Galloping Goose Regional Trails, British Columbia
Hikers, cyclists, and horse riders all agree – Galloping Goose Regional Trail is one of the most beautiful paths for exploring Vancouver Island’s southern reaches and is one of the best 10 hikes in Canada. Stretching for 55 km between Victoria and Sooke, this multi-use trail existed in the early 1900s as a railway line. A noisy gas-powered railway car called the Galloping Goose regularly crossed this path during the 1920s, shuttling mail and passengers between the two destinations. Today, the railway is a distant memory, but the glorious wilderness, rocky cliffs and farmland remain for all to enjoy. And if you’re lucky, you might even spot a bald eagle on your travels.
Twillingate, Newfoundland and Labrador
Welcome to Twillingate, the iceberg capital of the world! Whales, bald eagles, icebergs – you never know what adventure lurks around the corner on this picturesque North Atlantic island. Home to several invigorating hikes, Twillingate offers something special for trailblazers of all abilities. From the amazing rocky cliffs of Spiller’s Cove to the iconic Long Point Lighthouse and the 360-degree panoramic view atop the Twillingate trail, this engaging corner of Newfoundland and Labrador gives hikers plenty of postcard worthy moments. Catch an iceberg floating by, pick autumn blueberries along the hiking trails or spot a passing whale – just be sure to add a camera to your hiking necessities when you visit this east coast gem.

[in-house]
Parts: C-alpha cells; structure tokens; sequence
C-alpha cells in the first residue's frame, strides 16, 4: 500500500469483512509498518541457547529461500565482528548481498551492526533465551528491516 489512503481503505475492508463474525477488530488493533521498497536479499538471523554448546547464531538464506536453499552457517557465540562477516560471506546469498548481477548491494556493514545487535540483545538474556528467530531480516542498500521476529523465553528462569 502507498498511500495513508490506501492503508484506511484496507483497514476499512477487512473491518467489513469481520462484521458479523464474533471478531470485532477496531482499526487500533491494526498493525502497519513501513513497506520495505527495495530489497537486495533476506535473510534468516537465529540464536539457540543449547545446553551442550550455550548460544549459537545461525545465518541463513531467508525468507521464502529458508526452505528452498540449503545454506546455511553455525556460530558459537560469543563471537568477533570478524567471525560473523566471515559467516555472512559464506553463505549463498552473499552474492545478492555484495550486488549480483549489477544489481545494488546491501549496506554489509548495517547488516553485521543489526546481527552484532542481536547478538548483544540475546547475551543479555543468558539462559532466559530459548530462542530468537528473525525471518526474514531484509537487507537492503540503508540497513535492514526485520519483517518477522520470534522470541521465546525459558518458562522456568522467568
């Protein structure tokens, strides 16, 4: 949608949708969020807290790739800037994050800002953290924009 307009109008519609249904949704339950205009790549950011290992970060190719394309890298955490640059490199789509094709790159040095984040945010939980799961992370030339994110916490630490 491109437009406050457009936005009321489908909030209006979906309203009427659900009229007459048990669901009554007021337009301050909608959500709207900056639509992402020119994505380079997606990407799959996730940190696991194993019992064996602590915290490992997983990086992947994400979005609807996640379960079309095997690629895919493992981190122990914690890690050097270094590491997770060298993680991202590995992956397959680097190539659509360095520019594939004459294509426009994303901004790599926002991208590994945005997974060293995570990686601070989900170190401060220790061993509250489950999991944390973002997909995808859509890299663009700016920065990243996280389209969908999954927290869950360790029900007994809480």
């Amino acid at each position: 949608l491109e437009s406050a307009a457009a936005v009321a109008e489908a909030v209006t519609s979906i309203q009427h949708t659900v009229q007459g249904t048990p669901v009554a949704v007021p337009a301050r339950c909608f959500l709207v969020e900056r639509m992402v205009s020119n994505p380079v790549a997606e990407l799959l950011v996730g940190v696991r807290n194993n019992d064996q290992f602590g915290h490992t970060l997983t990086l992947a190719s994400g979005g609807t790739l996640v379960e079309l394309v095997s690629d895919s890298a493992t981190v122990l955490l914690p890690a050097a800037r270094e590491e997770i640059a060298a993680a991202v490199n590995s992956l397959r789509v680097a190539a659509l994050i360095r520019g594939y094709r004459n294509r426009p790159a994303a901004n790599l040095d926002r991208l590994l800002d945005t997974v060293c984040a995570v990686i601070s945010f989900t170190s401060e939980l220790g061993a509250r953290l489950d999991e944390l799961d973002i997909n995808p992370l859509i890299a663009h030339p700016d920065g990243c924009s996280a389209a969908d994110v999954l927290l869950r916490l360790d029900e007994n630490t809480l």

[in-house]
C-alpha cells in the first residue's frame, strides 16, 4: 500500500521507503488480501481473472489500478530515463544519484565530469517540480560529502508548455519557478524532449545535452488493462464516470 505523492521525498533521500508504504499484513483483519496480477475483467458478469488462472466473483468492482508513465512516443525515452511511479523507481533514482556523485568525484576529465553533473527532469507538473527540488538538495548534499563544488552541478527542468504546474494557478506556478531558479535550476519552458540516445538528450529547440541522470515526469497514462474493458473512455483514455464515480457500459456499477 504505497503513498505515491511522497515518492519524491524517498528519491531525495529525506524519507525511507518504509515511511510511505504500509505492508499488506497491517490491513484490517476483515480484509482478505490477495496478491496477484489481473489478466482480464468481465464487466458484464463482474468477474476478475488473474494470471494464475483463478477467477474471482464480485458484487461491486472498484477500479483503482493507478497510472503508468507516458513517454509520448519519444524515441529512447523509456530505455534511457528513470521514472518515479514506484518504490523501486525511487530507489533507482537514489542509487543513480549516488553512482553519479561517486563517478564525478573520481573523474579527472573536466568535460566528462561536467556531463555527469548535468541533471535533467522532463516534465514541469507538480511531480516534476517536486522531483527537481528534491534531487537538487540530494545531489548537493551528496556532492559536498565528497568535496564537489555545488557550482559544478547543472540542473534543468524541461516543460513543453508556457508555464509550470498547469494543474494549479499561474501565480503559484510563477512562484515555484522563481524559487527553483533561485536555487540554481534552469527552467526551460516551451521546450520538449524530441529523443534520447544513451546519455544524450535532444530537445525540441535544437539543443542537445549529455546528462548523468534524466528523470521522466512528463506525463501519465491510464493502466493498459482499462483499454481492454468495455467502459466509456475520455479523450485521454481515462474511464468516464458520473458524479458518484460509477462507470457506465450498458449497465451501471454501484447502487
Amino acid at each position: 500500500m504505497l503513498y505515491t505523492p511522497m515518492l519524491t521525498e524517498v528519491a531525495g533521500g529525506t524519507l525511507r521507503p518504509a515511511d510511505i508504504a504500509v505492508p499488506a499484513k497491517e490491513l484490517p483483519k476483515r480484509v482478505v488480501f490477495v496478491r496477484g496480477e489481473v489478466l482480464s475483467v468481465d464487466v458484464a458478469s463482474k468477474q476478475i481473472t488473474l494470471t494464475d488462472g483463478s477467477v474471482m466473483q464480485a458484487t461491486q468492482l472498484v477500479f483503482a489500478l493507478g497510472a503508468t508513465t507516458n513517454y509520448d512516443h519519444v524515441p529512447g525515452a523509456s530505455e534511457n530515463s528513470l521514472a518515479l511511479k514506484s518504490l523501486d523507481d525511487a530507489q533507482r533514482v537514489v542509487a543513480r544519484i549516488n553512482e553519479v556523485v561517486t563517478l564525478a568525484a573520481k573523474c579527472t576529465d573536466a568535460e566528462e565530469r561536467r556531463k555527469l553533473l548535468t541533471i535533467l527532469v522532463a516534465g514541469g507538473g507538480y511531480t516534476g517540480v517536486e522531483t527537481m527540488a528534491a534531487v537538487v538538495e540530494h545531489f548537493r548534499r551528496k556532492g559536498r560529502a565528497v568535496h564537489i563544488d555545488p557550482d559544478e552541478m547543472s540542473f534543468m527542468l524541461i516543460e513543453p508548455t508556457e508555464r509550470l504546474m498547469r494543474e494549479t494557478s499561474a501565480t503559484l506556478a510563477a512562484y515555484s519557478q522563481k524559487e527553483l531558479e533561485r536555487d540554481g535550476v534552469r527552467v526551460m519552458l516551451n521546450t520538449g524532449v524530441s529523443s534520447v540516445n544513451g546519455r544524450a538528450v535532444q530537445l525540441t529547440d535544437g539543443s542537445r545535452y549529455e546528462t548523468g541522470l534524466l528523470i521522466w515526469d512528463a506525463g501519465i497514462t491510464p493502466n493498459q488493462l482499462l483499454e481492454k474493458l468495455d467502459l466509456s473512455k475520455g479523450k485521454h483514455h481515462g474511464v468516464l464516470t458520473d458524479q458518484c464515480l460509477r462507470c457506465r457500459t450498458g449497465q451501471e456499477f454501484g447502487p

Grey Owl Trail, Manitoba
If you tread carefully along northern Manitoba’s Grey Owl Trail, you might be fortunate to spot white-tailed deer, beaver, foxes and maybe a moose or coyote. Deep in Riding Mountain National Park, this gentle trail takes hikers on a 17 km journey through sandy beaches, Jack pine forests and clusters of aspen, poplar and balsam trees. For six months in 1931, this untamed corner of the Canadian Shield was the home of Archie Belaney, a dedicated conservationist who became known as Grey Owl. Wandering along the path that bears his name, you’ll quickly understand why Grey Owl fought so hard to preserve the forests and fauna of this breathtaking area. The 5-hour hike concludes rather fittingly at the Beaver Lake cabin where Grey Owl lived and worked as the first naturalist of Canada’s park system.